July 8, 2004 -- is when Jane’s hysterectomy occurred. I had incorrectly remembered it as being after the first round of cancer. There’s a bit more information in my diary entry the following week.
It’s interesting to note that neither of us used the word hysterectomy: we simply said she was going in for surgery for the fibroids. That is, in its way, pretty typical -- put the bravest face on what’s going on, and make it as normal as possible. It was part of how Jane kept herself whole through all of this: the stiff upper lip was as much for herself as for everyone else.
Back to chronological order:
April 21 2006 -- Jane’s mother dies. Although she never spoke of it much, Jane was conscious of how few people came. I like to think that one of the things I did right by her was arranging her funeral so that the hordes could make it. She didn’t want people to know she was dying, but I think she would have appreciated how many people cared about her enough to be there.
July 2006 -- I don’t think I know exactly when we found out that Jane had an actual tumor; I don’t seem to have written it down. Unlike 2010, the 2006 round started quietly: a classic case of noticing a “lump”. The whole thing was a bit surreal, especially given the year we’d already been having. I focused on being supportive of her, but the sense of disconnection from reality got *very* strong sometimes.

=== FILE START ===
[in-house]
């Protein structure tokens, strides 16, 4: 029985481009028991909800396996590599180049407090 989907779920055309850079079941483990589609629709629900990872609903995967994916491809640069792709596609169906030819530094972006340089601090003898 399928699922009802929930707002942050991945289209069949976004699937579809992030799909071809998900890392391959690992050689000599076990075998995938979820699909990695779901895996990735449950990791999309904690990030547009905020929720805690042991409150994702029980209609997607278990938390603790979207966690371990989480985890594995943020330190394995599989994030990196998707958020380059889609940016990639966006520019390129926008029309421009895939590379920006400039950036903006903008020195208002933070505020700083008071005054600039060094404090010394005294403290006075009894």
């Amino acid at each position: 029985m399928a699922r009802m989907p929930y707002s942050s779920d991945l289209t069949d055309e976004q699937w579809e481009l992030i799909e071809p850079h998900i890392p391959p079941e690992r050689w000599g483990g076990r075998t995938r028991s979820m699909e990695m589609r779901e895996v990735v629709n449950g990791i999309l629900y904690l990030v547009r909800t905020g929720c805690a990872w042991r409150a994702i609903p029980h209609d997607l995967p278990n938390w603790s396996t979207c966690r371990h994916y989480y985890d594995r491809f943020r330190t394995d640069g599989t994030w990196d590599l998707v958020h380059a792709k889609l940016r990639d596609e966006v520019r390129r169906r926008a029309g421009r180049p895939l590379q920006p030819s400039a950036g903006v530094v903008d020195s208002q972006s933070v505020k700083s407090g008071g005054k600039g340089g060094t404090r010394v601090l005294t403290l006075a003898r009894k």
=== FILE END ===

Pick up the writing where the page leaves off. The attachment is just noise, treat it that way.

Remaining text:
There was some back-and-forth discussion about treatment. Jane was reluctant to do chemo, because she knew how hard it would be, but surgery without chemo is a crapshoot at best. Eventually, her oncologist Dr. Block (who was, blessedly, skilled, compassionate and businesslike in just the right ways) convinced her that it was necessary in order to have decent odds. Reading us properly, she did that with numbers: a nice simple chart showing the odds of long-term survival with and without chemo. Fuzziness never worked for us, but hard statistics usually did.
(A hard lesson, clearer in retrospect. When the tumor on her brain was discovered in 2010, one of the doctors tried to hard-sell her into immediate radiation, and that went predictably poorly: neither of us has ever liked feeling bullied, especially over something as dangerous-sounding as irradiating one’s brain. When she *did* go in for radiation -- after much of the damage had been done -- it was because her radiologist presented her with nice concrete statistics about the risks, which helped us understand that they were non-trivial but manageable. I still suspect that, if the first doctor had done the same, she might have gone for it immediately and lived an extra year or two.)